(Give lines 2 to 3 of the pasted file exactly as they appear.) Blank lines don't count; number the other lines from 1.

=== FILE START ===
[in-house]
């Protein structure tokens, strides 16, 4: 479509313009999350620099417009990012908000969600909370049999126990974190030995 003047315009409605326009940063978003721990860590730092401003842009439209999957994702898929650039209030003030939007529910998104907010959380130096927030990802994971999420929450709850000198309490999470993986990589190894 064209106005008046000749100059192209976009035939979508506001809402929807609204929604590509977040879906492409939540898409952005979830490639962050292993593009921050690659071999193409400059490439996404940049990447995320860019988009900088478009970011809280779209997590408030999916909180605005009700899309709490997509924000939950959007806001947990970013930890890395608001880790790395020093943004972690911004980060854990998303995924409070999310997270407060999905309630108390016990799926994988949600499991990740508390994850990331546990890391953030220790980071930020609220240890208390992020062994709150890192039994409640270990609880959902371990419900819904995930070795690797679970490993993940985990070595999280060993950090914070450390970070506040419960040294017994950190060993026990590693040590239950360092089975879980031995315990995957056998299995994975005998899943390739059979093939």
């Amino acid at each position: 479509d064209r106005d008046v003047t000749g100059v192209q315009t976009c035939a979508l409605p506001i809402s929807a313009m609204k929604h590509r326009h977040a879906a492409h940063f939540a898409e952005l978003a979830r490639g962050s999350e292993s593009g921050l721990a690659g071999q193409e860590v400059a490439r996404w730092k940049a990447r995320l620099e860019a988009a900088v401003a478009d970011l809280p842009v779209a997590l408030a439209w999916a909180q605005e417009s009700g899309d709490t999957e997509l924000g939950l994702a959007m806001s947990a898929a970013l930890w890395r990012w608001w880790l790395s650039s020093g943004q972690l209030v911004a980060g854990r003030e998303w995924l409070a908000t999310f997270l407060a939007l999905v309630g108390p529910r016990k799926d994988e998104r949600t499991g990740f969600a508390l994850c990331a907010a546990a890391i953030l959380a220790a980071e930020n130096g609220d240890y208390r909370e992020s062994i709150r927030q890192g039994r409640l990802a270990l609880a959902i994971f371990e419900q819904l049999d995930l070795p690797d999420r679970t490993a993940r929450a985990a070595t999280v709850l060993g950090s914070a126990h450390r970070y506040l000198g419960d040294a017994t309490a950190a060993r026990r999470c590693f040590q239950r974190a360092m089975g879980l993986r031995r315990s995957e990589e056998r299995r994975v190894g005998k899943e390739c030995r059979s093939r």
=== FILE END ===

């Protein structure tokens, strides 16, 4: 479509313009999350620099417009990012908000969600909370049999126990974190030995 003047315009409605326009940063978003721990860590730092401003842009439209999957994702898929650039209030003030939007529910998104907010959380130096927030990802994971999420929450709850000198309490999470993986990589190894 064209106005008046000749100059192209976009035939979508506001809402929807609204929604590509977040879906492409939540898409952005979830490639962050292993593009921050690659071999193409400059490439996404940049990447995320860019988009900088478009970011809280779209997590408030999916909180605005009700899309709490997509924000939950959007806001947990970013930890890395608001880790790395020093943004972690911004980060854990998303995924409070999310997270407060999905309630108390016990799926994988949600499991990740508390994850990331546990890391953030220790980071930020609220240890208390992020062994709150890192039994409640270990609880959902371990419900819904995930070795690797679970490993993940985990070595999280060993950090914070450390970070506040419960040294017994950190060993026990590693040590239950360092089975879980031995315990995957056998299995994975005998899943390739059979093939």
């Amino acid at each position: 479509d064209r106005d008046v003047t000749g100059v192209q315009t976009c035939a979508l409605p506001i809402s929807a313009m609204k929604h590509r326009h977040a879906a492409h940063f939540a898409e952005l978003a979830r490639g962050s999350e292993s593009g921050l721990a690659g071999q193409e860590v400059a490439r996404w730092k940049a990447r995320l620099e860019a988009a900088v401003a478009d970011l809280p842009v779209a997590l408030a439209w999916a909180q605005e417009s009700g899309d709490t999957e997509l924000g939950l994702a959007m806001s947990a898929a970013l930890w890395r990012w608001w880790l790395s650039s020093g943004q972690l209030v911004a980060g854990r003030e998303w995924l409070a908000t999310f997270l407060a939007l999905v309630g108390p529910r016990k799926d994988e998104r949600t499991g990740f969600a508390l994850c990331a907010a546990a890391i953030l959380a220790a980071e930020n130096g609220d240890y208390r909370e992020s062994i709150r927030q890192g039994r409640l990802a270990l609880a959902i994971f371990e419900q819904l049999d995930l070795p690797d999420r679970t490993a993940r929450a985990a070595t999280v709850l060993g950090s914070a126990h450390r970070y506040l000198g419960d040294a017994t309490a950190a060993r026990r999470c590693f040590q239950r974190a360092m089975g879980l993986r031995r315990s995957e990589e056998r299995r994975v190894g005998k899943e390739c030995r059979s093939r």